Eliminating Kickbacks in Recovery Act (EKRA) Updates
On October 24, 2018, Congress enacted the Substance Use-Disorder Prevention that Promotes Opioid Recovery and Treatment for Patients and Communities Act, (the “SUPPORT Act”). Section 1822 of the SUPPORT Act contains the Eliminating Kickbacks in Recovery Act (EKRA), which aims to address the influx of opioid fraud and prohibits paying, receiving, or soliciting any remuneration in return for patient referrals to recovery homes, clinical treatment facilities, or laboratories. Though similar to the Federal Anti-Kickback Statute (AKS), which only applies to federal health care programs, EKRA has a more expansive reach, applying generally to public or private health benefit plans or contracts. Violations of EKRA can result in criminal prosecution with fines up to $200,000 and imprisonment for up to ten years, or both, for each occurrence.
Although EKRA became law in 2018, the government has been slow to enforce or provide guidance regarding EKRA. A recent enforcement action/case, however, has brought the subject of EKRA compliance and enforcement back into view.
Brief History of EKRA Enforcement and Litigation
- In January 2020, the Department of Justice (DOJ) announced what is believed to be its first ever conviction under EKRA. In that case, the office manager of a substance abuse treatment clinic admitted that she solicited kickbacks from the CEO of a toxicology lab in exchange for urine drug test referrals. In May 2020, the office manager was sentenced to five months in prison and five months of home detention.
- In September 2020, a co-owner of two substance abuse treatment centers and CEO of one of those substance abuse treatment centers were charged with, among other crimes, violating EKRA by engaging in unethical conduct, including paying patients to come to their treatment facility. They were convicted by a federal jury in November 2021. In March 2022, the co-owner was ultimately sentenced to 188 months in prison with 3 years’ supervised release and ordered to pay a $2,300 assessment and $2,122,500 restitution; the CEO was sentenced to 97 months in prison with 3 years’ supervised release and ordered to pay a $600 assessment and $1,850,000 restitution.
- In September 2020, a physician pleaded guilty to violating EKRA. In that case, the physician paid thousands of dollars to a marketing company for each patient referred to his drug treatment facility. In May 2022, the physician was sentenced to 15 months in prison.
- In October 2021, the DOJ indicted a CEO and patient broker for their roles in a multimillion-dollar addiction treatment kickback scheme under EKRA. The CEO, who controlled two addiction treatment facilities, allegedly paid at least $2.7 million in kickbacks to the patient broker. They are presently awaiting trial.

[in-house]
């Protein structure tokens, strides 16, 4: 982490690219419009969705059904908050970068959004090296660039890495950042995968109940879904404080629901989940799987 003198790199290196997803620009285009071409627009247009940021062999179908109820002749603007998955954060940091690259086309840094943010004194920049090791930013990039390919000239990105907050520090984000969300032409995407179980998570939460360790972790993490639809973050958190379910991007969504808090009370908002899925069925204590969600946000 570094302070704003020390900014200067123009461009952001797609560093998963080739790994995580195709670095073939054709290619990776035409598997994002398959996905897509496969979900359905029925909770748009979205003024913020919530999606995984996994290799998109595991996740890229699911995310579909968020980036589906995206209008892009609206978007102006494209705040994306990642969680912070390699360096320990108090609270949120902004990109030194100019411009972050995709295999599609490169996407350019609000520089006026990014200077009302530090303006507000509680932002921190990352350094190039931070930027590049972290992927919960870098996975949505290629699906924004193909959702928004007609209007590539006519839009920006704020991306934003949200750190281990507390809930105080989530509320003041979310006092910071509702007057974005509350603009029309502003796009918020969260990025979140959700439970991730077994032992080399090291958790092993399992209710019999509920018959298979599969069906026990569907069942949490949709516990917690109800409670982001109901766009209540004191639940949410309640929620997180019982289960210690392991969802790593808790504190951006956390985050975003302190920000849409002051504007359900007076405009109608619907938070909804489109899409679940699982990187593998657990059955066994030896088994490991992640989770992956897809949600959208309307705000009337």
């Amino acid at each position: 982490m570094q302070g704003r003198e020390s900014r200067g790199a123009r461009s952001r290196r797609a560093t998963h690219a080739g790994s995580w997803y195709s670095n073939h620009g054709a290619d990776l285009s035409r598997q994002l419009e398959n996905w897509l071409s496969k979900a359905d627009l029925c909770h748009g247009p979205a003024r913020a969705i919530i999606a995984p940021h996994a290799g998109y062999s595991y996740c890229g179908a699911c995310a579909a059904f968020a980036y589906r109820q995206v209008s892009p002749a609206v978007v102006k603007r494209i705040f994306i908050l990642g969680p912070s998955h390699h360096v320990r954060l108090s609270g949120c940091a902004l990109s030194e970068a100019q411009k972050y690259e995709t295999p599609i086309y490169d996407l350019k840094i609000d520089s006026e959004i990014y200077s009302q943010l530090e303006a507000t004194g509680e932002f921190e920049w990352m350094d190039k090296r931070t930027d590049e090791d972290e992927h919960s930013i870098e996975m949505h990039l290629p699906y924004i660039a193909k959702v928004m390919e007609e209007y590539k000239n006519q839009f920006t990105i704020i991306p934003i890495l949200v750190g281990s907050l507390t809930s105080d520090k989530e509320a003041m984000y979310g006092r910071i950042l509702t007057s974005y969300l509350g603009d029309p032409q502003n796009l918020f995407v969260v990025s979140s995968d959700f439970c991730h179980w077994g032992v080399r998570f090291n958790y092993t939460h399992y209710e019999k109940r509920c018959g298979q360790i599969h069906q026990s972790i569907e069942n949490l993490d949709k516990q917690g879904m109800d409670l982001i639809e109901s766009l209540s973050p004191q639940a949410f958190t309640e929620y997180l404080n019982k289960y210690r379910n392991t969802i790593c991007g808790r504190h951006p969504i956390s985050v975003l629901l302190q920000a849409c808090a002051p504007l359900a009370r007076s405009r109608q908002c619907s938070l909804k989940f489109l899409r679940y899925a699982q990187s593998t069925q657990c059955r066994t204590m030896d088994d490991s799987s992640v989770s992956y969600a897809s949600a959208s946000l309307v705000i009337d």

- In October 2021, the United States District Court for the District of Hawaii in S&G Labs Hawaii, LLC v. Graves concluded that EKRA does not apply to marketers by distinguishing the referral of individual patients from the act of marketing to physicians. In that case, S&G Labs after being advised by its counsel that paying commission-based compensation that varies from month to month based on the number of tests or revenues violates EKRA refused to continue paying an employed marketer based on commissions. Ultimately, the court determined that because the employed marketer was not working directly with individuals, within the meaning of EKRA, the employed marketer was not being paid to induce individuals to S&G Labs and thus there was no violation of EKRA in the first instance.
- In May 2022, the United States District Court, N.D. California, San Jose Division in USA v. Schena denied the defendant’s motion to dismiss, while at the same time casting doubt on the interpretation of EKRA found in S&G Labs. In Schena, the defendant served as the president of a medical technology company and was charged with a scheme to offer and pay illegal kickbacks and to commit healthcare and securities fraud. The parties disputed whether EKRA applied to a situation where “a marketer obtains a referral of patients by securing them indirectly from physicians, rather than working with individual patients directly.” In seeming conflict with the holding in S&G Labs, the court here concluded that a marketer who causes patient referrals by marketing to physicians, instead of to the patients directly, could induce the referral of an individual within the meaning of EKRA.
Next Steps for Recovery Homes, Clinical Treatment Facilities, and Laboratories
The contours of what constitutes an EKRA violation are starting to take shape. All facilities that fall under the EKRA umbrella—recovery homes, clinical treatment facilities, and laboratories—and their referral sources should take a hard look at their current conduct and payment structures, especially in light of the increasing EKRA-related enforcement activity. Each case described above helps such entities covered under EKRA to address a particular concern they have had since EKRA became law: how to compensate their marketing/sales forces without violating EKRA. It is important to keep in mind that EKRA, unlike the AKS, applies to private payors, as well as to federal health care programs, and penalizes common business practices previously deemed acceptable for recovery homes, clinical treatment facilities, and laboratories.
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